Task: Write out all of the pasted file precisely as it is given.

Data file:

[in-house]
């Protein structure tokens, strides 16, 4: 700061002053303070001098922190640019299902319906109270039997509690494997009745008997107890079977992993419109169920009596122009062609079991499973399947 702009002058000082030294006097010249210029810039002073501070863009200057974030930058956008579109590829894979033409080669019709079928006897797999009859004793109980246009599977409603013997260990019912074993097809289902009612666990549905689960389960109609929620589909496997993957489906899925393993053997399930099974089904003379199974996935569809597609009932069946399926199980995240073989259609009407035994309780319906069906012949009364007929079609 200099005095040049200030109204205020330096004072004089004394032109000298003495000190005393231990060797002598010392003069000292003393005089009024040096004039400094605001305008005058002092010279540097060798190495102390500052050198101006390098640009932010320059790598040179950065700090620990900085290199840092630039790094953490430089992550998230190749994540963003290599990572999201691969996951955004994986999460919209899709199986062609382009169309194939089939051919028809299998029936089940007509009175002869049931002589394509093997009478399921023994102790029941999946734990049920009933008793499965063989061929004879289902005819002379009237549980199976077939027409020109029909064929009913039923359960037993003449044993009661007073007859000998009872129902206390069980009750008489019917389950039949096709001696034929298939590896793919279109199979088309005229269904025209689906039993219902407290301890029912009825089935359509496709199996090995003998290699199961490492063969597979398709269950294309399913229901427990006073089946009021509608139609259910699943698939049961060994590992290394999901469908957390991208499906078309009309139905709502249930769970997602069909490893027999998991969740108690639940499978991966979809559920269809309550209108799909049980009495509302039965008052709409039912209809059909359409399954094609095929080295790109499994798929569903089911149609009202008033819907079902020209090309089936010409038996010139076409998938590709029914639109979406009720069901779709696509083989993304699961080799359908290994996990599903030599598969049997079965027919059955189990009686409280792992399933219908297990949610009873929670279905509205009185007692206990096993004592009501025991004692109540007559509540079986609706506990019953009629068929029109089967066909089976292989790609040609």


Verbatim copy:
[in-house]
């Protein structure tokens, strides 16, 4: 700061002053303070001098922190640019299902319906109270039997509690494997009745008997107890079977992993419109169920009596122009062609079991499973399947 702009002058000082030294006097010249210029810039002073501070863009200057974030930058956008579109590829894979033409080669019709079928006897797999009859004793109980246009599977409603013997260990019912074993097809289902009612666990549905689960389960109609929620589909496997993957489906899925393993053997399930099974089904003379199974996935569809597609009932069946399926199980995240073989259609009407035994309780319906069906012949009364007929079609 200099005095040049200030109204205020330096004072004089004394032109000298003495000190005393231990060797002598010392003069000292003393005089009024040096004039400094605001305008005058002092010279540097060798190495102390500052050198101006390098640009932010320059790598040179950065700090620990900085290199840092630039790094953490430089992550998230190749994540963003290599990572999201691969996951955004994986999460919209899709199986062609382009169309194939089939051919028809299998029936089940007509009175002869049931002589394509093997009478399921023994102790029941999946734990049920009933008793499965063989061929004879289902005819002379009237549980199976077939027409020109029909064929009913039923359960037993003449044993009661007073007859000998009872129902206390069980009750008489019917389950039949096709001696034929298939590896793919279109199979088309005229269904025209689906039993219902407290301890029912009825089935359509496709199996090995003998290699199961490492063969597979398709269950294309399913229901427990006073089946009021509608139609259910699943698939049961060994590992290394999901469908957390991208499906078309009309139905709502249930769970997602069909490893027999998991969740108690639940499978991966979809559920269809309550209108799909049980009495509302039965008052709409039912209809059909359409399954094609095929080295790109499994798929569903089911149609009202008033819907079902020209090309089936010409038996010139076409998938590709029914639109979406009720069901779709696509083989993304699961080799359908290994996990599903030599598969049997079965027919059955189990009686409280792992399933219908297990949610009873929670279905509205009185007692206990096993004592009501025991004692109540007559509540079986609706506990019953009629068929029109089967066909089976292989790609040609």